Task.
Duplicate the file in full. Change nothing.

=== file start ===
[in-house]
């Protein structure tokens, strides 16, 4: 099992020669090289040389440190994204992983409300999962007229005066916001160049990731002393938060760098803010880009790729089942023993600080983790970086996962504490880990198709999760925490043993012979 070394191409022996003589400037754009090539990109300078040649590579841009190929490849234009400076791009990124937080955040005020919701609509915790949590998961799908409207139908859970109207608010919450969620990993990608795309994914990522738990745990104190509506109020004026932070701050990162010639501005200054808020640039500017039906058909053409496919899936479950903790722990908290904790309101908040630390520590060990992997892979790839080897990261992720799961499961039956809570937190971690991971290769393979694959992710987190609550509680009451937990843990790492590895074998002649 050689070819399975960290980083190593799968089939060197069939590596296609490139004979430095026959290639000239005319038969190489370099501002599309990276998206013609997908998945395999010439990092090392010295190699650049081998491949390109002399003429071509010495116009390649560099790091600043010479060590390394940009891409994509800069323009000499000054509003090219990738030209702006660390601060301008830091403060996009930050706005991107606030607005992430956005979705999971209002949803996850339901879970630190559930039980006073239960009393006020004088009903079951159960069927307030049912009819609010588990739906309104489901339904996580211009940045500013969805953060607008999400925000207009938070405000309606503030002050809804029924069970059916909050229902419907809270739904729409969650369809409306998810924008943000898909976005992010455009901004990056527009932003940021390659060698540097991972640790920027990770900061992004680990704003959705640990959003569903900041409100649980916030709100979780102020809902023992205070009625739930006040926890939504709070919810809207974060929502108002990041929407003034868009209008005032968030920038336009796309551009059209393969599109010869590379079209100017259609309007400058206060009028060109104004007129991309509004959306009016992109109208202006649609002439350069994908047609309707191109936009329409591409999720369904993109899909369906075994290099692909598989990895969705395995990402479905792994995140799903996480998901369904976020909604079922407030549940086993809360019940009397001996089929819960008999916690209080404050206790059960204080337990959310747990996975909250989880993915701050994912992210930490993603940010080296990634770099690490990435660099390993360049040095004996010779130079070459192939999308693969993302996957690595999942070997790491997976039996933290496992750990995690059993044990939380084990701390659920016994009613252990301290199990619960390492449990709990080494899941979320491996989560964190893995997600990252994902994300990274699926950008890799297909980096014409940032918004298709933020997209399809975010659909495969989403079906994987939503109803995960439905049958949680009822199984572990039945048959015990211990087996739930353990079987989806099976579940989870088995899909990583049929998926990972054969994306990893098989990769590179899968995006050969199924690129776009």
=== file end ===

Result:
[in-house]
């Protein structure tokens, strides 16, 4: 099992020669090289040389440190994204992983409300999962007229005066916001160049990731002393938060760098803010880009790729089942023993600080983790970086996962504490880990198709999760925490043993012979 070394191409022996003589400037754009090539990109300078040649590579841009190929490849234009400076791009990124937080955040005020919701609509915790949590998961799908409207139908859970109207608010919450969620990993990608795309994914990522738990745990104190509506109020004026932070701050990162010639501005200054808020640039500017039906058909053409496919899936479950903790722990908290904790309101908040630390520590060990992997892979790839080897990261992720799961499961039956809570937190971690991971290769393979694959992710987190609550509680009451937990843990790492590895074998002649 050689070819399975960290980083190593799968089939060197069939590596296609490139004979430095026959290639000239005319038969190489370099501002599309990276998206013609997908998945395999010439990092090392010295190699650049081998491949390109002399003429071509010495116009390649560099790091600043010479060590390394940009891409994509800069323009000499000054509003090219990738030209702006660390601060301008830091403060996009930050706005991107606030607005992430956005979705999971209002949803996850339901879970630190559930039980006073239960009393006020004088009903079951159960069927307030049912009819609010588990739906309104489901339904996580211009940045500013969805953060607008999400925000207009938070405000309606503030002050809804029924069970059916909050229902419907809270739904729409969650369809409306998810924008943000898909976005992010455009901004990056527009932003940021390659060698540097991972640790920027990770900061992004680990704003959705640990959003569903900041409100649980916030709100979780102020809902023992205070009625739930006040926890939504709070919810809207974060929502108002990041929407003034868009209008005032968030920038336009796309551009059209393969599109010869590379079209100017259609309007400058206060009028060109104004007129991309509004959306009016992109109208202006649609002439350069994908047609309707191109936009329409591409999720369904993109899909369906075994290099692909598989990895969705395995990402479905792994995140799903996480998901369904976020909604079922407030549940086993809360019940009397001996089929819960008999916690209080404050206790059960204080337990959310747990996975909250989880993915701050994912992210930490993603940010080296990634770099690490990435660099390993360049040095004996010779130079070459192939999308693969993302996957690595999942070997790491997976039996933290496992750990995690059993044990939380084990701390659920016994009613252990301290199990619960390492449990709990080494899941979320491996989560964190893995997600990252994902994300990274699926950008890799297909980096014409940032918004298709933020997209399809975010659909495969989403079906994987939503109803995960439905049958949680009822199984572990039945048959015990211990087996739930353990079987989806099976579940989870088995899909990583049929998926990972054969994306990893098989990769590179899968995006050969199924690129776009």